Telecoms

Launch problems

The iPhone 6 is not on sale in China

A woman holds a mock iPhone 6 plus and an iPhone 5s as she waits in a line, ahead of the September 19 release of iPhone 6 and iPhone 6 Plus, in front of an Apple Store at Tokyo's Ginza shopping district

In Japan, but not China

In 2011, a 17 year-old student from China wanted an Apple device so much that he decided to sell one of his kidneys to raise money to buy one. He made enough to purchase an iPhone and an iPad. The somewhat sinister case was remembered again this month when Apple unveiled its new iPhone 6. With its larger screen, the phone is actually “bigger than a kidney”, wags joked. Would Apple-mania once again merit the exchange of bodily organs?

News of the smartphone, along with the supersized iPhone 6-Plus, has already crashed the servers of Apple’s online store. (Apple got a record 4 million global orders for the phone in the 24 hours after it became available, double the demand for the iPhone 5 the day it was launched.)

But Chinese Apple fans were further disappointed when they found that the devices, which went on sale in nine locations including Hong Kong, Japan, the US and the UK this week, won’t be immediately available in China.

Apple needed to obtain the network access licence from the authorities before selling the iPhones in China, says 21CN Business Herald. Somehow this application failed and the date of refiling for the licence has not been determined. As a result, the exact date that the new smartphones will go on sale in China remains uncertain, an industry insider told the newspaper.

Needless to say, the delay is frustrating for the country’s telco operators, which have been counting on the popular gadget to further spur sales for 4G services. Investors were similarly disappointed. All three China telco operators saw their shares drop on the Hong Kong Stock Exchange.

“Apple had promised China’s three major carriers [China Mobile, China Unicom, and China Telecom] the new phones would be launched in China at the same time as elsewhere. The carriers, have spent hundreds of millions of yuan on advertising,” says Xiang Ligang from CCtimes, a telecoms portal, adding that Apple’s reputation will “suffer among the carriers”.

Still, the delay shouldn’t dent enthusiasm for the new phones among Chinese consumers. In the past, Apple seems to have used delayed releases to build up buzz in China. And large-screen phones, or phablets, are already very popular, especially among players of mobile games. Nearly 40% of smartphones sold in China now have screens of five inches or larger, according to Canalys, a research firm.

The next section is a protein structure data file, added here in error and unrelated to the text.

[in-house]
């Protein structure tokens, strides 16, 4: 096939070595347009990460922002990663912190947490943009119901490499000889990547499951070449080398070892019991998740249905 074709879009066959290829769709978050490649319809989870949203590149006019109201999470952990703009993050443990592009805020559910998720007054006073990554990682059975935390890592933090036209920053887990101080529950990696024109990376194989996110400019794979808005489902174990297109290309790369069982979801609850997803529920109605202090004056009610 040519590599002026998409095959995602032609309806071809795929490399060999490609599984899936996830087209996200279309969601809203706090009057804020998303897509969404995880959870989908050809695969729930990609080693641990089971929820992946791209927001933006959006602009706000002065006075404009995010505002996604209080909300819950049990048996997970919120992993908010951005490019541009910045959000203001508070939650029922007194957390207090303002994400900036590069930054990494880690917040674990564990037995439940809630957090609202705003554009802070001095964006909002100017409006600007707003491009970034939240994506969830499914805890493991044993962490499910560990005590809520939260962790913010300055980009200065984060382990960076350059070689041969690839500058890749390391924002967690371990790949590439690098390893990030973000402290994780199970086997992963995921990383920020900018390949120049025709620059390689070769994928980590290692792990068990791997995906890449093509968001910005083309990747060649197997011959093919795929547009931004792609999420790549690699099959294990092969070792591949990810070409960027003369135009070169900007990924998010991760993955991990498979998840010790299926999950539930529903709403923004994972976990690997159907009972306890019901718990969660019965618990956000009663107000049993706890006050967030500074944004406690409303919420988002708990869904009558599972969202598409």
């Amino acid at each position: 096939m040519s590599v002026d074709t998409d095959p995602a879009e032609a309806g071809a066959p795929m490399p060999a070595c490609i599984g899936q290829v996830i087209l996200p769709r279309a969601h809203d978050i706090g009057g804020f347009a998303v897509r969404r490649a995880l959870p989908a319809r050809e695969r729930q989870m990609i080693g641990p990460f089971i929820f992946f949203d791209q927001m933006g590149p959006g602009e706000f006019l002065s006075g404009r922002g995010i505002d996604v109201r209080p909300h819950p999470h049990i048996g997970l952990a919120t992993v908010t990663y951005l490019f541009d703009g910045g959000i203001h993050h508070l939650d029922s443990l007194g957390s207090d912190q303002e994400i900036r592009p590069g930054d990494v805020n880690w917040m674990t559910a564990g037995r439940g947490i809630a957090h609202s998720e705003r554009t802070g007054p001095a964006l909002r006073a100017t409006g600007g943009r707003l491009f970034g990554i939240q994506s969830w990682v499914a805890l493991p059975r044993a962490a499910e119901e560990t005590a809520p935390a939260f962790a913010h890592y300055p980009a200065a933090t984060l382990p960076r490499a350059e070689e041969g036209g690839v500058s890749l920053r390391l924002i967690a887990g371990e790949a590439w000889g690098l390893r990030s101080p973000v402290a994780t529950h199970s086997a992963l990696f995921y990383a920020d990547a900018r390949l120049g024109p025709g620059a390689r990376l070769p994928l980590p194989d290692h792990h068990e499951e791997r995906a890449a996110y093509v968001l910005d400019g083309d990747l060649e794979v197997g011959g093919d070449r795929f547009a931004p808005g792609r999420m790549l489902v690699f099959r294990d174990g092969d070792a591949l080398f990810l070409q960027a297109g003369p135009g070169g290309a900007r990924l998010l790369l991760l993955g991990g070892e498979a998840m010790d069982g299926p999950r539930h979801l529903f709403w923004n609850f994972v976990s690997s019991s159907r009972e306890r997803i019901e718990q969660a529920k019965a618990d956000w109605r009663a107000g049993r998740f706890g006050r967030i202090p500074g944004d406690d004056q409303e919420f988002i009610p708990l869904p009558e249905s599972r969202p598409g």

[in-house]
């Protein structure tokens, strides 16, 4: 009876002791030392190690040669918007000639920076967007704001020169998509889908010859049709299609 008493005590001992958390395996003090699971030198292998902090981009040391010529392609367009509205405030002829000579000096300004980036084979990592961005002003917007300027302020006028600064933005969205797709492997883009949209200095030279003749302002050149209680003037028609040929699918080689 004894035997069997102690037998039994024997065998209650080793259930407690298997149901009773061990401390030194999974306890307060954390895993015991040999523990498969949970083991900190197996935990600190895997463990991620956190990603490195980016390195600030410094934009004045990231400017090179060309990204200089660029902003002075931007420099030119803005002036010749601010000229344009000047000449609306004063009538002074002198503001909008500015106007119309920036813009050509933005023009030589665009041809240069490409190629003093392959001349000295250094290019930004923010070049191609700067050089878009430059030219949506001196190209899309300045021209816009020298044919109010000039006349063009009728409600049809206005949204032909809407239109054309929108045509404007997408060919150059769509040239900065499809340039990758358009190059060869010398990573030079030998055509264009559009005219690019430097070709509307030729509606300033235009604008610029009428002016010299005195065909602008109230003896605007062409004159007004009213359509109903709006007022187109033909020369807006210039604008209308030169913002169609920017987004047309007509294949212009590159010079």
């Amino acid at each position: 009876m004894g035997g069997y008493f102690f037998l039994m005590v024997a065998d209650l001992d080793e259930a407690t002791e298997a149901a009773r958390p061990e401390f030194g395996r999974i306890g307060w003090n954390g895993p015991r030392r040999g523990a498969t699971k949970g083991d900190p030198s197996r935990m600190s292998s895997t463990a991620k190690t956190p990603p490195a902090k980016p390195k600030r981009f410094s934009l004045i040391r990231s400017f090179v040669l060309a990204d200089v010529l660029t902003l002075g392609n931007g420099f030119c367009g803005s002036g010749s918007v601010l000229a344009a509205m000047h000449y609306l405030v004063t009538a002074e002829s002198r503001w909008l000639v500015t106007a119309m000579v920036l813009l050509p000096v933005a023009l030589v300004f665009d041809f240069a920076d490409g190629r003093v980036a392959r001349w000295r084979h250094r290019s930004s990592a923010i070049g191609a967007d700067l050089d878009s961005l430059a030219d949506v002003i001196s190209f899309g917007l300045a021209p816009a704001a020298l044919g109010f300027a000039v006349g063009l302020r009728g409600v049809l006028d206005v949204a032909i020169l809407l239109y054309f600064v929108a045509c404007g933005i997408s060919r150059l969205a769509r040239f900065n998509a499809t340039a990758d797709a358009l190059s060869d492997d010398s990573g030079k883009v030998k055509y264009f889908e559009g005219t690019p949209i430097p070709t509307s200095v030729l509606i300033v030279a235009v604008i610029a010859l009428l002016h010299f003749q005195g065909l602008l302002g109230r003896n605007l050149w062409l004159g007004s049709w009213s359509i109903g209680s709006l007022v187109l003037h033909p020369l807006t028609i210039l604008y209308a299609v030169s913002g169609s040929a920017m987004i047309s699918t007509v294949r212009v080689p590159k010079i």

“The iPhone 6-Plus will kill all the big-screen Android devices to become the new must-have for rich people,” Wang Guanxiong, a tech marketing expert declares.

Customers who can’t wait to get their hands on the new smartphone have turned to online stores promising to deliver them from Hong Kong, but at a premium price. This week Guangzhou Daily reported that a reseller in the Mongkok district of the city was selling the 128-gigabyte gold version of the larger iPhone 6-Plus for over $4,700, for instance, which is almost five times as much as the retail price.

Other unscrupulous merchants have been offering to help desperate customers find the new phone, even claiming that they have access to pink and yellow models “only available for purchase in Macau”.

The so-called “Macau version” costs Rmb1,000 ($160) more than the standard one, which starts at around Rmb4,400, and Guangzhou Daily says that 168 customers have already paid deposits.

“We can’t buy the iPhone 6 on the mainland now… but I can buy one from this shop, and it’s pink! I just hope it’s not fake,” one customer said.

The South China Morning Post has reported that the offer is, of course, fraudulent and there is no such thing as a special Macau version of the phone. Elsewhere, the entrepreneurialism is more legitimate. Rather than selling their vital organs, teenagers in Hong Kong have been making money by lining up outside Apple stores in the city. According to China News Service, grey market sellers have been paying the youngsters as much as $200 a day to queue up to buy phones (Apple is imposing a limit of two phones per customer).


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